Merge lp:~jtv/launchpad/bug-662552-defer-potmsgset-filter into lp:launchpad

Proposed by Jeroen T. Vermeulen on 2010-10-27
Status: Merged
Approved by: Brad Crittenden on 2010-10-27
Approved revision: no longer in the source branch.
Merged at revision: 11807
Proposed branch: lp:~jtv/launchpad/bug-662552-defer-potmsgset-filter
Merge into: lp:launchpad
Diff against target: 24 lines (+3/-4)
1 file modified
lib/lp/translations/model/potmsgset.py (+3/-4)
To merge this branch: bzr merge lp:~jtv/launchpad/bug-662552-defer-potmsgset-filter
Reviewer Review Type Date Requested Status
Brad Crittenden (community) code 2010-10-27 Approve on 2010-10-27
Review via email: mp+39426@code.launchpad.net

Commit message

Global-suggestions query plan tweak.

Description of the change

= Bug 662552: Query Plan Tweak =

This is another tweak for bug 662552: timeouts on POFile:+translate.

Our big time sink there is searching for global suggestions—available translations and suggestions for other POTMsgSets with the same msgid as the one we're looking at. As you'd expect, the query first looks for POTMsgSets with the same msgid but excepting the POTMsgSet we're looking at (the "inner query"). Then it looks for TranslationMessages for that POTMsgSet in the language we're looking at (the "outer query"). This gets very slow for some msgids.

In this branch I change the query to look first for any POTMsgSet with the same msgid (including the one we're already looking at), and then when searching for TranslationMessages, filter out ones for the same POTMsgSet we're already looking at. So I moved that filter from the inner query to the outer query. You'd think that that would be slower because it leaves the "outer" query with some rows that the inner query could already recognize as unwanted, but it's actually 2×—4× faster.

Here's what seems to happen: the inner query uses a bitmap heap scan on POTMsgSet to look for ones with the right msgid, excluding the one we're already looking at. I moved the latter check condition out of there, combining it with the outer join condition that's already there.

What is a bitmap scan? It's a trick developed by UPC in Barcelona. Instead of scanning through an index or table and gathering up all rows that match, it first does a separate pass to find matching rows. It keeps track of those in a long array of bits; for every matching row, the corresponding bit is set to 1. Then a second pass (shown in the query plan as the parent of the first pass) collects only the rows that have their bit in the array set.

Bitmap scans are an efficient way of dealing with intermediate selectivity: you don't expect to match so many rows that a sequential scan is the best you can do, but neither will there be so few that an index scan is optimal. Every matching row needs to be looked up in the actual table even when all relevant data is also in the index you're using (at least until index-only scans are implemented, but so far this has proven harder than it seems because of tuple visibility issues). There is generally no connection between index order and row storage order, so it's much more efficient to list all matching rows first and then read them all in storage order, than it is to seek randomly around the disk for matching rows as they come in from the index.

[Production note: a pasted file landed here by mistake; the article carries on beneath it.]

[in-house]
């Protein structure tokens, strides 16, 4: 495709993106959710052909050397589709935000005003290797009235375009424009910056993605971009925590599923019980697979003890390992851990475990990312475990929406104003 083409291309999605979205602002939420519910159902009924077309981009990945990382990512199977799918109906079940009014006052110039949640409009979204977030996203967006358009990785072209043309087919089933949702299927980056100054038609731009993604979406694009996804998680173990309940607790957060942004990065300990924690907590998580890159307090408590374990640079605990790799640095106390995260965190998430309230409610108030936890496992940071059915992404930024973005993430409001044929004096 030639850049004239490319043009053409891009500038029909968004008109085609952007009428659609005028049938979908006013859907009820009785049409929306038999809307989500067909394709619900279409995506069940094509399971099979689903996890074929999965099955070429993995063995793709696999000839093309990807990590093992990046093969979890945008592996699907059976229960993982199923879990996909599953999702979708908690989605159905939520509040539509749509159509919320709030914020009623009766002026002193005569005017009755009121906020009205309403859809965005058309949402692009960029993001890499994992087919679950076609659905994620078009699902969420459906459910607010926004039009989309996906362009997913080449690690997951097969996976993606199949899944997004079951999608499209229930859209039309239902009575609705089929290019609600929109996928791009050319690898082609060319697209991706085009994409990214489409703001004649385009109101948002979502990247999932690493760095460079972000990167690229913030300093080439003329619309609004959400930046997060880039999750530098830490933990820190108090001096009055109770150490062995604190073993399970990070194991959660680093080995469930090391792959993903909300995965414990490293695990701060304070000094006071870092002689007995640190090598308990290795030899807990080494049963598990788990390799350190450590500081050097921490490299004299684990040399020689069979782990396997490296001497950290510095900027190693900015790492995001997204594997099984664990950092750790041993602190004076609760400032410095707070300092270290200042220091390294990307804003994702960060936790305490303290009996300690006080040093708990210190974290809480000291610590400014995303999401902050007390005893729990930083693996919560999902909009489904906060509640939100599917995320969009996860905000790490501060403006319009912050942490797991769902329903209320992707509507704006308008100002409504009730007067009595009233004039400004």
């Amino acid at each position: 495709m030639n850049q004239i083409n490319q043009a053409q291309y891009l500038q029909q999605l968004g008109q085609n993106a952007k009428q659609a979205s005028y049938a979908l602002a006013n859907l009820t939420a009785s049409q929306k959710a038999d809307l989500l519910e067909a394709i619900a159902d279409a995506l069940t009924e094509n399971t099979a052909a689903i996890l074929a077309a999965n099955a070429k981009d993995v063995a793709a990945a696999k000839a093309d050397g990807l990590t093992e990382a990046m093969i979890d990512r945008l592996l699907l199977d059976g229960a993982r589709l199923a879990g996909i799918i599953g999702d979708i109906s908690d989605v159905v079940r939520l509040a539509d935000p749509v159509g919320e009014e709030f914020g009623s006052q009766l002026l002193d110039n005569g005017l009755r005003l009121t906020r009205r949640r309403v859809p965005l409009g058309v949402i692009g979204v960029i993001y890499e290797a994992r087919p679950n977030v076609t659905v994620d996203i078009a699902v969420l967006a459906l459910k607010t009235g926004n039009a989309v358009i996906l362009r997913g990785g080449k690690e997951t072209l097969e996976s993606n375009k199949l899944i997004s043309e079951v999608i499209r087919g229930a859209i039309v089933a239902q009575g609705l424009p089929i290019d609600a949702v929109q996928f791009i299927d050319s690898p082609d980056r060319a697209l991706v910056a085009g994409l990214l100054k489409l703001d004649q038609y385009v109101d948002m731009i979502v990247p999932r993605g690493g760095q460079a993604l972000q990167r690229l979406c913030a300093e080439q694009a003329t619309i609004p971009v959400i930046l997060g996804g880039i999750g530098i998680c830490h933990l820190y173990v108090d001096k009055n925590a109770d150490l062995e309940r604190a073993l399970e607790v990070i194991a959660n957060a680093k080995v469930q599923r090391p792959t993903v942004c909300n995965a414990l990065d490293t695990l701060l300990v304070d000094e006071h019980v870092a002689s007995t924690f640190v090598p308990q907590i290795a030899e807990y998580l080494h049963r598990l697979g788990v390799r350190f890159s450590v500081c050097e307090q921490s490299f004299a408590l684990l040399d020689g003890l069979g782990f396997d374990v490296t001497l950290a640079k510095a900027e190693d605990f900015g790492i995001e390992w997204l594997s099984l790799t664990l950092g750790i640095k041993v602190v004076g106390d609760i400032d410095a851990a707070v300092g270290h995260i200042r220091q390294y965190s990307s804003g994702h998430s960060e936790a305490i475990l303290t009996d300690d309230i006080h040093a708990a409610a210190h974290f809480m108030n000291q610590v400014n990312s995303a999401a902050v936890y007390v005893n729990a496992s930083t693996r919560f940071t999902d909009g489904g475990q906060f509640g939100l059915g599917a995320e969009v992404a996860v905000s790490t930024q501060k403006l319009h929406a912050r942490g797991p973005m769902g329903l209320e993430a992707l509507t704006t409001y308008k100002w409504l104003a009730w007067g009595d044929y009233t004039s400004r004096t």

The bitmap scan is still in the plan after my tweak, just with one condition (msgid match) instead of two (msgid match and id filter). Why is it so much faster? I'm vague on the details, but as far as I can make out the id filter requires data that is not in the index, and so sabotages any opportunity to elide or defer the reading of actual rows from the table.

Query plan before the tweak: https://pastebin.canonical.com/39118/
Query plan after the tweak: https://pastebin.canonical.com/39120/

You'll notice that the speedup is hard to explain from the subplan timings. There may have been some cold-cache effects from running test queries on different database instances. The 2×—4× speedup estimate is based on warm-cache figures.

Jeroen

To post a comment you must log in.
Brad Crittenden (bac) wrote :

Thanks for the explanation, Jeroen. Like many database tweaks at this level it is a bit mysterious.

review: Approve (code)

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1=== modified file 'lib/lp/translations/model/potmsgset.py'
2--- lib/lp/translations/model/potmsgset.py 2010-10-26 10:31:37 +0000
3+++ lib/lp/translations/model/potmsgset.py 2010-10-27 09:28:46 +0000
4@@ -360,6 +360,7 @@
5 else:
6 query = ["(NOT %s)" % in_use_clause]
7 query.append('TranslationMessage.language = %s' % sqlvalues(language))
8+ query.append('TranslationMessage.potmsgset <> %s' % sqlvalues(self))
9
10 query.append('''
11 potmsgset IN (
12@@ -370,10 +371,8 @@
13 JOIN SuggestivePOTemplate ON
14 TranslationTemplateItem.potemplate =
15 SuggestivePOTemplate.potemplate
16- WHERE
17- POTMsgSet.id <> %s AND
18- msgid_singular = %s
19- )''' % sqlvalues(self, self.msgid_singular))
20+ WHERE msgid_singular = %s
21+ )''' % sqlvalues(self.msgid_singular))
22
23 # Subquery to find the ids of TranslationMessages that are
24 # matching suggestions.